National Journal’s Ron Fournier generated some news ripples with a confessional titled, “Why I’m Getting Sick of Defending Obamacare.” The hook for Fournier’s reflections was the Obama administration’s announcement that it was extending the Obamacare coverage deadline for some businesses.
He’d signaled his dissatisfaction on Fox News earlier this week on “Special Report with Bret Baier”: “As someone who has said that I want this to work, I could be charitable that a law like this, you need flexibility to implement it and…the Republicans have played politics with it. The problem is, this thing is getting as flexible as Gumby and if you keep stretching it, it is going to break.”
Last night on “Special Report,” Fox News contributor Kirsten Powers picked up on the theme. After mentioning Fournier’s riff, Powers lamented, “And I’m going to say amen, brother, because it’s exactly how I feel. People who have supported this law, who support universal health care, are constantly put in the position of having to defend this president, who has really incompetently put this together, rolled it out, and that’s why he has to do this. It’s why he has to keep doing this, because it’s not working.”
Powers has indeed been a tough critic of the Obamacare rollout. In a Jan. 24 appearance on “Special Report,” she noted that Obamacare had hit a “record low” in a Fox News poll. Early that month, she said on “Special Report” that there were “good stories” stemming from implementation of the Affordable Care Act (ACA) and “a lot of bad stories.”
One of the bad stories came from Powers herself back in November, when she spoke of her own experience in the health insurance market. “I’m having, if I want to keep the same health insurance, it’s going to cost twice as much. There’s nothing substandard about my plan. All of the things they say that are not in my plan are in my plan, all of the things they have listed. There’s no explanation for the doubling of my premiums other than the fact that it’s subsidizing other people,” said Powers on “Special Report.”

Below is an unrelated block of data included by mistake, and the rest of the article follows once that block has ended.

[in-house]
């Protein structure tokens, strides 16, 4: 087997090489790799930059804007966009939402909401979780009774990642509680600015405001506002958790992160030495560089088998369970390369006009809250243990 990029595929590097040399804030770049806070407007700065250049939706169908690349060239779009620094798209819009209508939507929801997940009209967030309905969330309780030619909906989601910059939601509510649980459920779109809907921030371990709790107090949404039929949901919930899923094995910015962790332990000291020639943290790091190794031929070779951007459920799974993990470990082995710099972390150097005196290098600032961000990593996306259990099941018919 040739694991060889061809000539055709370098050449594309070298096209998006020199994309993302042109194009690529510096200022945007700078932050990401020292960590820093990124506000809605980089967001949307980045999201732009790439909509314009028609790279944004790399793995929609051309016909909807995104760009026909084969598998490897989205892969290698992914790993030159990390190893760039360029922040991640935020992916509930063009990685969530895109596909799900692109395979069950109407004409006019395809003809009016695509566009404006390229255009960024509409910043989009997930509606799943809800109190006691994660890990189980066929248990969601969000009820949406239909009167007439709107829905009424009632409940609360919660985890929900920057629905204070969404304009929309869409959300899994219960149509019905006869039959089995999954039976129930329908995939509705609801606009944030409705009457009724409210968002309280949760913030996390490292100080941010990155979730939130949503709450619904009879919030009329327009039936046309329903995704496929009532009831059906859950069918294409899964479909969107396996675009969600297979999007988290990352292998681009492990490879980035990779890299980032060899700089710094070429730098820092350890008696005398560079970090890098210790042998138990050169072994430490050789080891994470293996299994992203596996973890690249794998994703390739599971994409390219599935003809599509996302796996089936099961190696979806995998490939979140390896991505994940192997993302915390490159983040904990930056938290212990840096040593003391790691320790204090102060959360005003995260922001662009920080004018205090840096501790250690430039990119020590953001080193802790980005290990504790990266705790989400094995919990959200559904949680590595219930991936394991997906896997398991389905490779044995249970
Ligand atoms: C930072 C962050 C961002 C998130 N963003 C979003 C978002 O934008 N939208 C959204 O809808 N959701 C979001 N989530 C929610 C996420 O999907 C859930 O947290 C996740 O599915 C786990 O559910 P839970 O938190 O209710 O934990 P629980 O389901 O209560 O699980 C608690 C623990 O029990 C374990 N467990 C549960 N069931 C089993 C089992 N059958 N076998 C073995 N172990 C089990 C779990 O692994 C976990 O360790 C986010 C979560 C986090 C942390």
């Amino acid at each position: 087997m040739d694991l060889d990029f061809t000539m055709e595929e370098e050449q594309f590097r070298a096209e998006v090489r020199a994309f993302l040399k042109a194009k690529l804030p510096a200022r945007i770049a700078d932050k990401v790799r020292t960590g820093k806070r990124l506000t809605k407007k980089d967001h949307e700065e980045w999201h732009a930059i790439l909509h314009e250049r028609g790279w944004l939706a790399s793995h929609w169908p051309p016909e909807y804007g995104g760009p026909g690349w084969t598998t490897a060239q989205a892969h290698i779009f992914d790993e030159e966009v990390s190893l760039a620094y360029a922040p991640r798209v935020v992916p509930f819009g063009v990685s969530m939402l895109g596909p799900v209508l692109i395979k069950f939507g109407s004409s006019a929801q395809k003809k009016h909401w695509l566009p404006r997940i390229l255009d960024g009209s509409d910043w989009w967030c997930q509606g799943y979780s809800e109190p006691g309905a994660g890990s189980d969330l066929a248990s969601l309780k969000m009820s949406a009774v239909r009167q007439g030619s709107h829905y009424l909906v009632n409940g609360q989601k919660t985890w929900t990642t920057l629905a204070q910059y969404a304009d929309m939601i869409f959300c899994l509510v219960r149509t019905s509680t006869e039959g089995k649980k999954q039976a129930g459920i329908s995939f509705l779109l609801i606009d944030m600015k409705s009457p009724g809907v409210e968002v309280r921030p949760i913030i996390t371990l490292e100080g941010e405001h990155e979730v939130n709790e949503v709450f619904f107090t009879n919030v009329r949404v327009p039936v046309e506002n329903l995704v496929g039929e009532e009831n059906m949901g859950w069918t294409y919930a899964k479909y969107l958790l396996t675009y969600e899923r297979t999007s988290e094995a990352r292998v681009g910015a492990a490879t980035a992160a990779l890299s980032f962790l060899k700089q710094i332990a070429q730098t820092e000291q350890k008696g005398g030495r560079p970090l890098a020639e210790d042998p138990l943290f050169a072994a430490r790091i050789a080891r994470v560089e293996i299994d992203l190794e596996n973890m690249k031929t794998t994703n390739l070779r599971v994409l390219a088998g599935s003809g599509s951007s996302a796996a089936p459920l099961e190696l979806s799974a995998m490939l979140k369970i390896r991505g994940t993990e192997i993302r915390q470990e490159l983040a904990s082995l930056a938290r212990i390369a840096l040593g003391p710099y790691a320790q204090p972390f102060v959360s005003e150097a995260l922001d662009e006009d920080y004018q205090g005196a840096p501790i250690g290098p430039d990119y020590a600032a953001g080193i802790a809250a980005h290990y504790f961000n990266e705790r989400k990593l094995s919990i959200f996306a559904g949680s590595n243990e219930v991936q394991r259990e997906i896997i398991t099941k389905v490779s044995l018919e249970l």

The point here: Your average Fox News viewer may not count Powers among the health-care law’s fiercest supporters, even though Powers has indeed voiced her backing for the ACA. For instance, in a late October chat with Fox News host Megyn Kelly, Powers spoke of her escalating costs in the individual insurance market: “You know, Megyn, I have been a huge supporter of Obamacare and I still support it. But I think that this is really problematic. I’m actually willing to pay more money if people are going to be insured. So if they say you pay $150 a month more, but 30 million people get insurance I’m willing to do that. However, I’m not sure if I believe any more that 30 million people are going to be insured. I will be upset if it turns out I’m paying extra money and people aren’t getting insurance.” She has backed the ACA on other occasions, such as an October appearance on The O’Reilly Factor when she shouted down Republican attempts to attack the law during the government shutdown.
So that’s where Powers stands — behind the principle, against the implementation. Her critiques of the latter will doubtless continue to be welcome on Fox News airwaves, and opportunities to express them should be plentiful, too.